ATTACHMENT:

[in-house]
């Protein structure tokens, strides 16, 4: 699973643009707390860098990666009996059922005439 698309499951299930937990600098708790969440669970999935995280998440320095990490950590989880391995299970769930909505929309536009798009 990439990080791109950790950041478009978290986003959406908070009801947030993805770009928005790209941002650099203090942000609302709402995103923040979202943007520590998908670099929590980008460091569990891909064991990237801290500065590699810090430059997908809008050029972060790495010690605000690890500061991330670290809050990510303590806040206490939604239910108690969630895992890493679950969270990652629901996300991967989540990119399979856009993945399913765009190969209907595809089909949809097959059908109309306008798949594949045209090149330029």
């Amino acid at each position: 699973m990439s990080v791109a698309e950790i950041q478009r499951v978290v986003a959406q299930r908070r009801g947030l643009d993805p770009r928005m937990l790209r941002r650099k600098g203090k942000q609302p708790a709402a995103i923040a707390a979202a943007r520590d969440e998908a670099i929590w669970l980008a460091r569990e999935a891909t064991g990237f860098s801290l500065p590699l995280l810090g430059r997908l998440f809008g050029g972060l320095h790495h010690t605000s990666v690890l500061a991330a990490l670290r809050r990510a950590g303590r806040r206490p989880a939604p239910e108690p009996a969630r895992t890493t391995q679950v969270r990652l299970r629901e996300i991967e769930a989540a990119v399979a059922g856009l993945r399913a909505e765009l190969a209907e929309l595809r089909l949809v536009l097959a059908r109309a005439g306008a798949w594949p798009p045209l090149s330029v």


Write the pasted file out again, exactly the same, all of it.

[in-house]
């Protein structure tokens, strides 16, 4: 699973643009707390860098990666009996059922005439 698309499951299930937990600098708790969440669970999935995280998440320095990490950590989880391995299970769930909505929309536009798009 990439990080791109950790950041478009978290986003959406908070009801947030993805770009928005790209941002650099203090942000609302709402995103923040979202943007520590998908670099929590980008460091569990891909064991990237801290500065590699810090430059997908809008050029972060790495010690605000690890500061991330670290809050990510303590806040206490939604239910108690969630895992890493679950969270990652629901996300991967989540990119399979856009993945399913765009190969209907595809089909949809097959059908109309306008798949594949045209090149330029």
């Amino acid at each position: 699973m990439s990080v791109a698309e950790i950041q478009r499951v978290v986003a959406q299930r908070r009801g947030l643009d993805p770009r928005m937990l790209r941002r650099k600098g203090k942000q609302p708790a709402a995103i923040a707390a979202a943007r520590d969440e998908a670099i929590w669970l980008a460091r569990e999935a891909t064991g990237f860098s801290l500065p590699l995280l810090g430059r997908l998440f809008g050029g972060l320095h790495h010690t605000s990666v690890l500061a991330a990490l670290r809050r990510a950590g303590r806040r206490p989880a939604p239910e108690p009996a969630r895992t890493t391995q679950v969270r990652l299970r629901e996300i991967e769930a989540a990119v399979a059922g856009l993945r399913a909505e765009l190969a209907e929309l595809r089909l949809v536009l097959a059908r109309a005439g306008a798949w594949p798009p045209l090149s330029v």